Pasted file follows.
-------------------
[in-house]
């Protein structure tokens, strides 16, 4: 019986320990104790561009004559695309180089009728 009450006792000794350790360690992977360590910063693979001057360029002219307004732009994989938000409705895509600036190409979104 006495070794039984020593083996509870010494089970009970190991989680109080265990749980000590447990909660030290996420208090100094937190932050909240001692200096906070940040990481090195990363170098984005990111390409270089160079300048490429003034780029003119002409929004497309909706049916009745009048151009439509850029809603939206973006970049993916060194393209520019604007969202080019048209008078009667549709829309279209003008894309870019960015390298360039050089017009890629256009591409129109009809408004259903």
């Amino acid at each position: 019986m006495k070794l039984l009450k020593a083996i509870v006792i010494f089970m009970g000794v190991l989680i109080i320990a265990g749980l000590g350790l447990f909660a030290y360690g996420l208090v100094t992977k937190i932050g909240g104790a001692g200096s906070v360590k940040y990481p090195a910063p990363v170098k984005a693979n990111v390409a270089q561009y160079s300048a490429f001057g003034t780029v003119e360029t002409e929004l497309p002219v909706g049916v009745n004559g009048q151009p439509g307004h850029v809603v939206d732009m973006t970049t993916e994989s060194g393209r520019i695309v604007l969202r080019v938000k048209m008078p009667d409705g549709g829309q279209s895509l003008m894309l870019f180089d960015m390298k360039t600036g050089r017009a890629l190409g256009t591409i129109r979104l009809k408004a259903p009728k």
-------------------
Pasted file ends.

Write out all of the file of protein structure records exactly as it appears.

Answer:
[in-house]
């Protein structure tokens, strides 16, 4: 019986320990104790561009004559695309180089009728 009450006792000794350790360690992977360590910063693979001057360029002219307004732009994989938000409705895509600036190409979104 006495070794039984020593083996509870010494089970009970190991989680109080265990749980000590447990909660030290996420208090100094937190932050909240001692200096906070940040990481090195990363170098984005990111390409270089160079300048490429003034780029003119002409929004497309909706049916009745009048151009439509850029809603939206973006970049993916060194393209520019604007969202080019048209008078009667549709829309279209003008894309870019960015390298360039050089017009890629256009591409129109009809408004259903």
């Amino acid at each position: 019986m006495k070794l039984l009450k020593a083996i509870v006792i010494f089970m009970g000794v190991l989680i109080i320990a265990g749980l000590g350790l447990f909660a030290y360690g996420l208090v100094t992977k937190i932050g909240g104790a001692g200096s906070v360590k940040y990481p090195a910063p990363v170098k984005a693979n990111v390409a270089q561009y160079s300048a490429f001057g003034t780029v003119e360029t002409e929004l497309p002219v909706g049916v009745n004559g009048q151009p439509g307004h850029v809603v939206d732009m973006t970049t993916e994989s060194g393209r520019i695309v604007l969202r080019v938000k048209m008078p009667d409705g549709g829309q279209s895509l003008m894309l870019f180089d960015m390298k360039t600036g050089r017009a890629l190409g256009t591409i129109r979104l009809k408004a259903p009728k």